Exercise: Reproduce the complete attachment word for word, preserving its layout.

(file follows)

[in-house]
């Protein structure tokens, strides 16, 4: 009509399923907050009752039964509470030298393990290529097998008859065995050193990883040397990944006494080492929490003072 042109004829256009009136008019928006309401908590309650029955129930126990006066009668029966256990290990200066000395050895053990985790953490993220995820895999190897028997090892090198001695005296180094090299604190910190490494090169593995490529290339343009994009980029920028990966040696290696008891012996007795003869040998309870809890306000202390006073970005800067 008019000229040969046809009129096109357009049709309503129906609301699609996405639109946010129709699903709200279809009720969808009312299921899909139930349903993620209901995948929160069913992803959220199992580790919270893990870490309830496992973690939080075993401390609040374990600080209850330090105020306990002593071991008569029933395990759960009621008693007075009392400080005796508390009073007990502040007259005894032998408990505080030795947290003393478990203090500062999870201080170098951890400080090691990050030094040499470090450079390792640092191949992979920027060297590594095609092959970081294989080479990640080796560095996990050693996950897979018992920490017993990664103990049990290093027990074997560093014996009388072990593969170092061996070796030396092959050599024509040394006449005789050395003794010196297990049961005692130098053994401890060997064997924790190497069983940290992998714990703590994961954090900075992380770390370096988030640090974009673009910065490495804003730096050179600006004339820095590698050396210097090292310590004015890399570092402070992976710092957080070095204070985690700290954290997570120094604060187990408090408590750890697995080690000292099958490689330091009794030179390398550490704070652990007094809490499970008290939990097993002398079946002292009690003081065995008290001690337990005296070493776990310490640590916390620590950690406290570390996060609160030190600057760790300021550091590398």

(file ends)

[in-house]
């Protein structure tokens, strides 16, 4: 009509399923907050009752039964509470030298393990290529097998008859065995050193990883040397990944006494080492929490003072 042109004829256009009136008019928006309401908590309650029955129930126990006066009668029966256990290990200066000395050895053990985790953490993220995820895999190897028997090892090198001695005296180094090299604190910190490494090169593995490529290339343009994009980029920028990966040696290696008891012996007795003869040998309870809890306000202390006073970005800067 008019000229040969046809009129096109357009049709309503129906609301699609996405639109946010129709699903709200279809009720969808009312299921899909139930349903993620209901995948929160069913992803959220199992580790919270893990870490309830496992973690939080075993401390609040374990600080209850330090105020306990002593071991008569029933395990759960009621008693007075009392400080005796508390009073007990502040007259005894032998408990505080030795947290003393478990203090500062999870201080170098951890400080090691990050030094040499470090450079390792640092191949992979920027060297590594095609092959970081294989080479990640080796560095996990050693996950897979018992920490017993990664103990049990290093027990074997560093014996009388072990593969170092061996070796030396092959050599024509040394006449005789050395003794010196297990049961005692130098053994401890060997064997924790190497069983940290992998714990703590994961954090900075992380770390370096988030640090974009673009910065490495804003730096050179600006004339820095590698050396210097090292310590004015890399570092402070992976710092957080070095204070985690700290954290997570120094604060187990408090408590750890697995080690000292099958490689330091009794030179390398550490704070652990007094809490499970008290939990097993002398079946002292009690003081065995008290001690337990005296070493776990310490640590916390620590950690406290570390996060609160030190600057760790300021550091590398």